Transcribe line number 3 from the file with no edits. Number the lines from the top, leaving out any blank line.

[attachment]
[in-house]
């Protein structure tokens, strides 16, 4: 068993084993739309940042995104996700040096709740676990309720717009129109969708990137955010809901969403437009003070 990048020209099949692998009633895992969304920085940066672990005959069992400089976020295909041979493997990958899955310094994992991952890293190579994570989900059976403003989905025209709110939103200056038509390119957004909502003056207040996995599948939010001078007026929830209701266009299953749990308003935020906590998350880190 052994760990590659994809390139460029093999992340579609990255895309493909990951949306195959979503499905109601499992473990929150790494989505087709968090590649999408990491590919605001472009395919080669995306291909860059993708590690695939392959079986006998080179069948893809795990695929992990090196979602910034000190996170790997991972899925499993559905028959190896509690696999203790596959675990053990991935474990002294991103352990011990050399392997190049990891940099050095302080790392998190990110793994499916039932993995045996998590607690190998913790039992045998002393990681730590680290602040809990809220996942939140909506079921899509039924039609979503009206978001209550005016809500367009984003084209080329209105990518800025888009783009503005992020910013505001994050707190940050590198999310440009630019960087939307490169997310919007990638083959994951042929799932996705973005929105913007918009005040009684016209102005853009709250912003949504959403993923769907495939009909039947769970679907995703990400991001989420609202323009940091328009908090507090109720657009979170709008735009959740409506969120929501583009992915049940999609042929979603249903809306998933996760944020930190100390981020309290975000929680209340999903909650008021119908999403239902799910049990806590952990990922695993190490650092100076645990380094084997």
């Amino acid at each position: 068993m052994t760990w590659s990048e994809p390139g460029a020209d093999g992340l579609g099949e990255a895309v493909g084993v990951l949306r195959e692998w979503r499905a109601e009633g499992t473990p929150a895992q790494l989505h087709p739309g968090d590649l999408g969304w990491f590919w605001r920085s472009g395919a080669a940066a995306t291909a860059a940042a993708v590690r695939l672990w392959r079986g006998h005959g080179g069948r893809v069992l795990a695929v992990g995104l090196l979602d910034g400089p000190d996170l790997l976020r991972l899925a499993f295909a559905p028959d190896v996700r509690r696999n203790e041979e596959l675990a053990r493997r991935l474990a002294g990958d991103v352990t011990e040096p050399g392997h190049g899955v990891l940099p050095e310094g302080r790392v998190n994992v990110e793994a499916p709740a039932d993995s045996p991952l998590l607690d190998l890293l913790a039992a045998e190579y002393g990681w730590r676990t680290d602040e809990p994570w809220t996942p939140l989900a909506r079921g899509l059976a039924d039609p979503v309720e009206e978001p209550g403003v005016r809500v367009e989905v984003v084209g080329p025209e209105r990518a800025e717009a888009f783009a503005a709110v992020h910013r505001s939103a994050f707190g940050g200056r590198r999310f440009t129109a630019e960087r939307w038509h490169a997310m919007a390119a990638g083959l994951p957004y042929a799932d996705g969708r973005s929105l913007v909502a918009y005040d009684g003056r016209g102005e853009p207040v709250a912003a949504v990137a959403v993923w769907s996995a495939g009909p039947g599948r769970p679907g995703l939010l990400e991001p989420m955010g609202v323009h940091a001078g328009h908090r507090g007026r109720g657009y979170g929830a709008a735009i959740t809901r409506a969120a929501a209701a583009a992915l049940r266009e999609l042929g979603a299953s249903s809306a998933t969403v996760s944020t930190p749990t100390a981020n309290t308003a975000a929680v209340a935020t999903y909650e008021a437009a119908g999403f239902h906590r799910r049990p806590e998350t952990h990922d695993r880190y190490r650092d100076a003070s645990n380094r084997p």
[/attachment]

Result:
């Amino acid at each position: 068993m052994t760990w590659s990048e994809p390139g460029a020209d093999g992340l579609g099949e990255a895309v493909g084993v990951l949306r195959e692998w979503r499905a109601e009633g499992t473990p929150a895992q790494l989505h087709p739309g968090d590649l999408g969304w990491f590919w605001r920085s472009g395919a080669a940066a995306t291909a860059a940042a993708v590690r695939l672990w392959r079986g006998h005959g080179g069948r893809v069992l795990a695929v992990g995104l090196l979602d910034g400089p000190d996170l790997l976020r991972l899925a499993f295909a559905p028959d190896v996700r509690r696999n203790e041979e596959l675990a053990r493997r991935l474990a002294g990958d991103v352990t011990e040096p050399g392997h190049g899955v990891l940099p050095e310094g302080r790392v998190n994992v990110e793994a499916p709740a039932d993995s045996p991952l998590l607690d190998l890293l913790a039992a045998e190579y002393g990681w730590r676990t680290d602040e809990p994570w809220t996942p939140l989900a909506r079921g899509l059976a039924d039609p979503v309720e009206e978001p209550g403003v005016r809500v367009e989905v984003v084209g080329p025209e209105r990518a800025e717009a888009f783009a503005a709110v992020h910013r505001s939103a994050f707190g940050g200056r590198r999310f440009t129109a630019e960087r939307w038509h490169a997310m919007a390119a990638g083959l994951p957004y042929a799932d996705g969708r973005s929105l913007v909502a918009y005040d009684g003056r016209g102005e853009p207040v709250a912003a949504v990137a959403v993923w769907s996995a495939g009909p039947g599948r769970p679907g995703l939010l990400e991001p989420m955010g609202v323009h940091a001078g328009h908090r507090g007026r109720g657009y979170g929830a709008a735009i959740t809901r409506a969120a929501a209701a583009a992915l049940r266009e999609l042929g979603a299953s249903s809306a998933t969403v996760s944020t930190p749990t100390a981020n309290t308003a975000a929680v209340a935020t999903y909650e008021a437009a119908g999403f239902h906590r799910r049990p806590e998350t952990h990922d695993r880190y190490r650092d100076a003070s645990n380094r084997p």